I want to shower you with sugar lumps, and ride you over… fences!
Polish your hooves every single day, and bring you to the horse… dentist!
There’s a brief silence, and then a confused and slightly nervous-sounding voice pipes up: Erm… is this an Irish thing?
The four of us look round, startled out of our singsong, and chorus a resounding “yes!”. And then I laugh in delight. I am standing in a bowling alley in South Korea, singing a one-chord ‘song’ called “My Lovely Horse” with three Irish people including a guy who is actually called Paddy. My life is average.
I don’t think I realised until tonight just how much of a struggle I’ve found it to always be in the minority. Not only am I a white person who sticks out like a sore thumb amongst the Koreans, but even in the foreign community here I’m somewhat out of place. The majority of people I meet are American. For the most part, while friendly enough, they treat me like I’m as foreign to them as the Koreans are. I’ve had to change my accent to be understood, and I speak American English because British English gets blank looks or causes confusion. I do have some lovely American friends, but often I find myself feeling like I’m considered less important because I’m not from the US.
One girl I met in a hostel in China really pissed me off. She was chatting away to the three other guests in the dorm, and to me, and we were having that initial “foreigners unite” sense of solidarity that you very often get when you have a conversation with a native English speaker in this part of the world. A sense that here is someone who understands what you’re talking about, and has shared your experiences. Then she said, …and you know, you instinctively say ‘hi’ in English when you see someone who’s not Asian – but lately I’ve been doing that and finding that the people I’m speaking to are all foreigners, too! Italians, Germans… it’s actually a novelty to have so many of us in the same room. Where are you from?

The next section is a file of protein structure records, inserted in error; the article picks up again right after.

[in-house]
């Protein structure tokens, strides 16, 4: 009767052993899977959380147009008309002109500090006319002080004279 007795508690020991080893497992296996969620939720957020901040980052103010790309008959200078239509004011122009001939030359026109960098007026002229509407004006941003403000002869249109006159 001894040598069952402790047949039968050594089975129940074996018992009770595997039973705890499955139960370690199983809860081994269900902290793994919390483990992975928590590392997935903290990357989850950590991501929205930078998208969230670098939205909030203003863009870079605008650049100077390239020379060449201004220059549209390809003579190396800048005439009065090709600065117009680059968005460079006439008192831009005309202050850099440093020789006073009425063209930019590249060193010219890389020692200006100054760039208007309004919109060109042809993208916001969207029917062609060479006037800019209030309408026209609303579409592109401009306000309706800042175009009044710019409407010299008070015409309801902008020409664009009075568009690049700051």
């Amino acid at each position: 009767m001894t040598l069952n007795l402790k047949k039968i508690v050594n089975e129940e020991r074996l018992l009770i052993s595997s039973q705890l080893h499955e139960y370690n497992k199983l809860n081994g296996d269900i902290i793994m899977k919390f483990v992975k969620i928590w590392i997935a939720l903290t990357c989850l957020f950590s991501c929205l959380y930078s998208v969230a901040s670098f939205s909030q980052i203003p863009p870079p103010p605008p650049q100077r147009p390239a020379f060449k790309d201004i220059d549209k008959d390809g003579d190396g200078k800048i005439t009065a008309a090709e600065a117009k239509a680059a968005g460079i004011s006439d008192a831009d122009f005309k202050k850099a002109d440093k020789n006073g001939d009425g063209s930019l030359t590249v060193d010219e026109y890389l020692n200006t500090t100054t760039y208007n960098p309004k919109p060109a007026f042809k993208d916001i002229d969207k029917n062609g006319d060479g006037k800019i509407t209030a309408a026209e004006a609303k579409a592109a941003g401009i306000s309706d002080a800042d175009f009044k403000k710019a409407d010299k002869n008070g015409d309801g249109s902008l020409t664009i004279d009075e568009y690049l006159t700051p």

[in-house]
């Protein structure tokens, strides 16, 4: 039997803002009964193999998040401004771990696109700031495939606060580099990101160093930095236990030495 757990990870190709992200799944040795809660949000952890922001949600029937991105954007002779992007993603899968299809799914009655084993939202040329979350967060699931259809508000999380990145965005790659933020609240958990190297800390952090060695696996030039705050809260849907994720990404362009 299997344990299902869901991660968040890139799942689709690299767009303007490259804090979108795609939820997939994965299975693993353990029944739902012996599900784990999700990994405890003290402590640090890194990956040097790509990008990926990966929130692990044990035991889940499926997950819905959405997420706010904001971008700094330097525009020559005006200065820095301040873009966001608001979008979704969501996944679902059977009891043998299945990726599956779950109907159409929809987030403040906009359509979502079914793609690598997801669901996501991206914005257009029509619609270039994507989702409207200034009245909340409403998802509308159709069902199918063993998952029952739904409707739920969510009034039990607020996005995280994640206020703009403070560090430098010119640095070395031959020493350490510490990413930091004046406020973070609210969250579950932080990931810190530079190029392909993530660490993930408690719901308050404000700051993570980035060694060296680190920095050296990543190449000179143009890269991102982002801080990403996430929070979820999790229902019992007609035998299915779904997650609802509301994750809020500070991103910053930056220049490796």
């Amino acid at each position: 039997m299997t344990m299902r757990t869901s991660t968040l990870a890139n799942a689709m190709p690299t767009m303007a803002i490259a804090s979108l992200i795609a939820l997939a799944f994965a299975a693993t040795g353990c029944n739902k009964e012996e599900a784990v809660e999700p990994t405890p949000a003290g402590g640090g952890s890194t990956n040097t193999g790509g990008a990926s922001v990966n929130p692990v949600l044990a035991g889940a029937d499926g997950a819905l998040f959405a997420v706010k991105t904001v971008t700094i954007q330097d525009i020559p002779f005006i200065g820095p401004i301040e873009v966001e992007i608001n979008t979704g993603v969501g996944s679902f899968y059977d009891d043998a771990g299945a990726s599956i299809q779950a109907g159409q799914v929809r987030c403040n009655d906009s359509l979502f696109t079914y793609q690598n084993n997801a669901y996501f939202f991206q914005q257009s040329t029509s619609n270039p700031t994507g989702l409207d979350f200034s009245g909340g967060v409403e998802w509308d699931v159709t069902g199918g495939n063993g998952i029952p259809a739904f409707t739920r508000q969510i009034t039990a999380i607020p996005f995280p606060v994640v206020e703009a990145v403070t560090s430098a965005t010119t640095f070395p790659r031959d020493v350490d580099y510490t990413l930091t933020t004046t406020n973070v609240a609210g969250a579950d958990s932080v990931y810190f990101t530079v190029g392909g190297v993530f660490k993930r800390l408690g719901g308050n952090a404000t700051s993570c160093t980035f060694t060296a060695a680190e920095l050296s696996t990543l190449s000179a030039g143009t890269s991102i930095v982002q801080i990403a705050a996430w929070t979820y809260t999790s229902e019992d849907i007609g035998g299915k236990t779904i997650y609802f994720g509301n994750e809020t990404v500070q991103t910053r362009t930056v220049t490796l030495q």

Ohio, said one person.
New York, said another.
Northern Ireland, said I. She looked at me in surprise, and then kind of rolled her eyes and waved her hand in the most insultingly dismissive way you can imagine. Oh, well, you’re just one of them! She turned to the next person – what about you?
There are so many things that annoy me about this that I won’t even start. I did my best to freeze the polite smile on my face, and, possibly seeing a glimpse of the thunder that was behind my mask, she added a quick No offence, but, y’know, you’re not actually American! as if this somehow made things better. It really, really infuriated me. And when I’m sitting in a group of Americans, I often feel very out of place – because I’m the only “foreigner”. It’s actually a very difficult (and unexpected) hurdle to get over when you’re trying to find a group of people with whom you can relax and be yourself. Not only are you not Korean, you’re not American – so you can’t fit in with the local community or the ex-pat community.
And so tonight, when I went out with a new group for some food and ten pin bowling, I was genuinely emotional to be greeted by a lilting Irish accent. Three times! They were all from the South, not the North, but at this stage that practically makes them my siblings. Also present were two South African friends and an Englishman, all of whom shared our non-American English and general status as “foreign”. And for the first time since I left NI, I was in the majority. Four of us were from the same small island that a surprising number of people in the world think is basically England. I got all the references. I was included in the “do you remember when…” and “what was that show called?” moments. Every time they spoke, I grinned with pure joy at their accents. Words like rubbish bin (trash can), rubber (eraser), and lift (elevator) floated lazily around with no hurried corrections or amused “you and your strange version of English” remarks. I even said “how” in my own accent at one point. Someone saying “no surrender” automatically led to four simultaneous Ian Paisely impressions and a gale of laughter. And someone talking about repeatedly strumming the same chord on a guitar very naturally evolved into us standing there oblivious to all around us, singing My Lovely Horse.
It sounds ridiculous, but the tentative “Is this an Irish thing?” question and the immediate “yes!” made me feel so happy. Honestly, it’s like I’ve been losing my identity or something, what with the change in accent, speaking in Americanisms, saying “yeah, England” when Koreans refuse to acknowledge the existence of my home country, being excluded from so many conversations because even the foreigners see me as a foreigner… it was indescribably lovely to spend time with people who really, truly speak my language. Tonight, it was OK not to be American.
And to get a strike in the ten pin bowling and hear someone shout out, not “assaaaah!!” (Korean), not “alriiiight!” (American), but “aww, class!” (100% Irish) is like being hugged by one of those big furry hug-in-a-mug things in the Cup-a-soup adverts.